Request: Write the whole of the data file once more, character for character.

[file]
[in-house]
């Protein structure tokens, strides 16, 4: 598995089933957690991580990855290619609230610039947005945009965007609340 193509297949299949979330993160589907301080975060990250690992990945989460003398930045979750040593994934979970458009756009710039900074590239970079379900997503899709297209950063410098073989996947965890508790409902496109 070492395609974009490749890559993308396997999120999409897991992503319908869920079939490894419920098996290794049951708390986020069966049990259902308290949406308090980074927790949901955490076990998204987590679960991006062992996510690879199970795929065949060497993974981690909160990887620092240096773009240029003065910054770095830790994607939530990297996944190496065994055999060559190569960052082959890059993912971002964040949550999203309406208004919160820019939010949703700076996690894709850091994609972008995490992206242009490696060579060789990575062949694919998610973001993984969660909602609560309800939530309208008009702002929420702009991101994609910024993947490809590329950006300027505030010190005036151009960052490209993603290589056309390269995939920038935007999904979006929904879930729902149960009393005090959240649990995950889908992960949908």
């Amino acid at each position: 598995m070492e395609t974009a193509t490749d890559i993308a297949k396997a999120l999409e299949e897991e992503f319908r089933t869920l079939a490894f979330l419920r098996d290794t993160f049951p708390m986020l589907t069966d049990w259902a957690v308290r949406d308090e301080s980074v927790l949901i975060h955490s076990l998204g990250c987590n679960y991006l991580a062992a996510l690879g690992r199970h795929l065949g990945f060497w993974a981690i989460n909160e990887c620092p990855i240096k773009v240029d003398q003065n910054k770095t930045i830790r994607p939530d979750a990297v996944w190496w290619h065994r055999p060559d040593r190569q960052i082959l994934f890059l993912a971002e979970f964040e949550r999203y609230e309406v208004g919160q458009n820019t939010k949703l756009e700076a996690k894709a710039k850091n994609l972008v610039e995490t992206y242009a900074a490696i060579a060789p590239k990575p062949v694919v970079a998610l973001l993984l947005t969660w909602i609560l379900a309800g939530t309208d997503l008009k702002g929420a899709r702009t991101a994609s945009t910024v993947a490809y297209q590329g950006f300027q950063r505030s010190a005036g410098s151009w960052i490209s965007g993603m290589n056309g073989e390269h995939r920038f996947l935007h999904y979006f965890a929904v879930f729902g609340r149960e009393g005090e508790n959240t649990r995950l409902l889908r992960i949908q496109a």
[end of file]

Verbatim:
[in-house]
């Protein structure tokens, strides 16, 4: 598995089933957690991580990855290619609230610039947005945009965007609340 193509297949299949979330993160589907301080975060990250690992990945989460003398930045979750040593994934979970458009756009710039900074590239970079379900997503899709297209950063410098073989996947965890508790409902496109 070492395609974009490749890559993308396997999120999409897991992503319908869920079939490894419920098996290794049951708390986020069966049990259902308290949406308090980074927790949901955490076990998204987590679960991006062992996510690879199970795929065949060497993974981690909160990887620092240096773009240029003065910054770095830790994607939530990297996944190496065994055999060559190569960052082959890059993912971002964040949550999203309406208004919160820019939010949703700076996690894709850091994609972008995490992206242009490696060579060789990575062949694919998610973001993984969660909602609560309800939530309208008009702002929420702009991101994609910024993947490809590329950006300027505030010190005036151009960052490209993603290589056309390269995939920038935007999904979006929904879930729902149960009393005090959240649990995950889908992960949908």
């Amino acid at each position: 598995m070492e395609t974009a193509t490749d890559i993308a297949k396997a999120l999409e299949e897991e992503f319908r089933t869920l079939a490894f979330l419920r098996d290794t993160f049951p708390m986020l589907t069966d049990w259902a957690v308290r949406d308090e301080s980074v927790l949901i975060h955490s076990l998204g990250c987590n679960y991006l991580a062992a996510l690879g690992r199970h795929l065949g990945f060497w993974a981690i989460n909160e990887c620092p990855i240096k773009v240029d003398q003065n910054k770095t930045i830790r994607p939530d979750a990297v996944w190496w290619h065994r055999p060559d040593r190569q960052i082959l994934f890059l993912a971002e979970f964040e949550r999203y609230e309406v208004g919160q458009n820019t939010k949703l756009e700076a996690k894709a710039k850091n994609l972008v610039e995490t992206y242009a900074a490696i060579a060789p590239k990575p062949v694919v970079a998610l973001l993984l947005t969660w909602i609560l379900a309800g939530t309208d997503l008009k702002g929420a899709r702009t991101a994609s945009t910024v993947a490809y297209q590329g950006f300027q950063r505030s010190a005036g410098s151009w960052i490209s965007g993603m290589n056309g073989e390269h995939r920038f996947l935007h999904y979006f965890a929904v879930f729902g609340r149960e009393g005090e508790n959240t649990r995950l409902l889908r992960i949908q496109a």